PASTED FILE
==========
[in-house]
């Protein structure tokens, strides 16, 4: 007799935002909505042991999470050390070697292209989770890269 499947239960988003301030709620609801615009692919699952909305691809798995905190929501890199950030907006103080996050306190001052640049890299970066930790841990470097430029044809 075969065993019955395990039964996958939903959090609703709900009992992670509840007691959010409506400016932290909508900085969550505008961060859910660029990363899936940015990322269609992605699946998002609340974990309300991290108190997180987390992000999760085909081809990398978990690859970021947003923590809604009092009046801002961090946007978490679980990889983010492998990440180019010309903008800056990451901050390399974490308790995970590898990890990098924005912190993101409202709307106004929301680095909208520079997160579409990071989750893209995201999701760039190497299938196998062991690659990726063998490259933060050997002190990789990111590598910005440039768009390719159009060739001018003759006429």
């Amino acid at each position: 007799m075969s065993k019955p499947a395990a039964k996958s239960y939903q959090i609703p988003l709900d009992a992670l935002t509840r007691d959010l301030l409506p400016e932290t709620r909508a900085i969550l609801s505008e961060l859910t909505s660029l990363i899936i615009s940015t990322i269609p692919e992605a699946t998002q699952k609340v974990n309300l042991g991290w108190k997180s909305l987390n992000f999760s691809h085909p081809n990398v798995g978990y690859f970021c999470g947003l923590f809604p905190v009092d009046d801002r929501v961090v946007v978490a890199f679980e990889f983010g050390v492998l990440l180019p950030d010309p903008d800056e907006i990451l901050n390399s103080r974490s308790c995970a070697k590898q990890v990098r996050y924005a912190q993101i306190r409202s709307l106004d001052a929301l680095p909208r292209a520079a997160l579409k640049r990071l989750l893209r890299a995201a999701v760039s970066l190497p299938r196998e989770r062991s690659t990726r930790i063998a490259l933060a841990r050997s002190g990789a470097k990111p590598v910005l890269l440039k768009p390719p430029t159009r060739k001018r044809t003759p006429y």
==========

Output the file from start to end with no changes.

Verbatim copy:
[in-house]
């Protein structure tokens, strides 16, 4: 007799935002909505042991999470050390070697292209989770890269 499947239960988003301030709620609801615009692919699952909305691809798995905190929501890199950030907006103080996050306190001052640049890299970066930790841990470097430029044809 075969065993019955395990039964996958939903959090609703709900009992992670509840007691959010409506400016932290909508900085969550505008961060859910660029990363899936940015990322269609992605699946998002609340974990309300991290108190997180987390992000999760085909081809990398978990690859970021947003923590809604009092009046801002961090946007978490679980990889983010492998990440180019010309903008800056990451901050390399974490308790995970590898990890990098924005912190993101409202709307106004929301680095909208520079997160579409990071989750893209995201999701760039190497299938196998062991690659990726063998490259933060050997002190990789990111590598910005440039768009390719159009060739001018003759006429």
């Amino acid at each position: 007799m075969s065993k019955p499947a395990a039964k996958s239960y939903q959090i609703p988003l709900d009992a992670l935002t509840r007691d959010l301030l409506p400016e932290t709620r909508a900085i969550l609801s505008e961060l859910t909505s660029l990363i899936i615009s940015t990322i269609p692919e992605a699946t998002q699952k609340v974990n309300l042991g991290w108190k997180s909305l987390n992000f999760s691809h085909p081809n990398v798995g978990y690859f970021c999470g947003l923590f809604p905190v009092d009046d801002r929501v961090v946007v978490a890199f679980e990889f983010g050390v492998l990440l180019p950030d010309p903008d800056e907006i990451l901050n390399s103080r974490s308790c995970a070697k590898q990890v990098r996050y924005a912190q993101i306190r409202s709307l106004d001052a929301l680095p909208r292209a520079a997160l579409k640049r990071l989750l893209r890299a995201a999701v760039s970066l190497p299938r196998e989770r062991s690659t990726r930790i063998a490259l933060a841990r050997s002190g990789a470097k990111p590598v910005l890269l440039k768009p390719p430029t159009r060739k001018r044809t003759p006429y």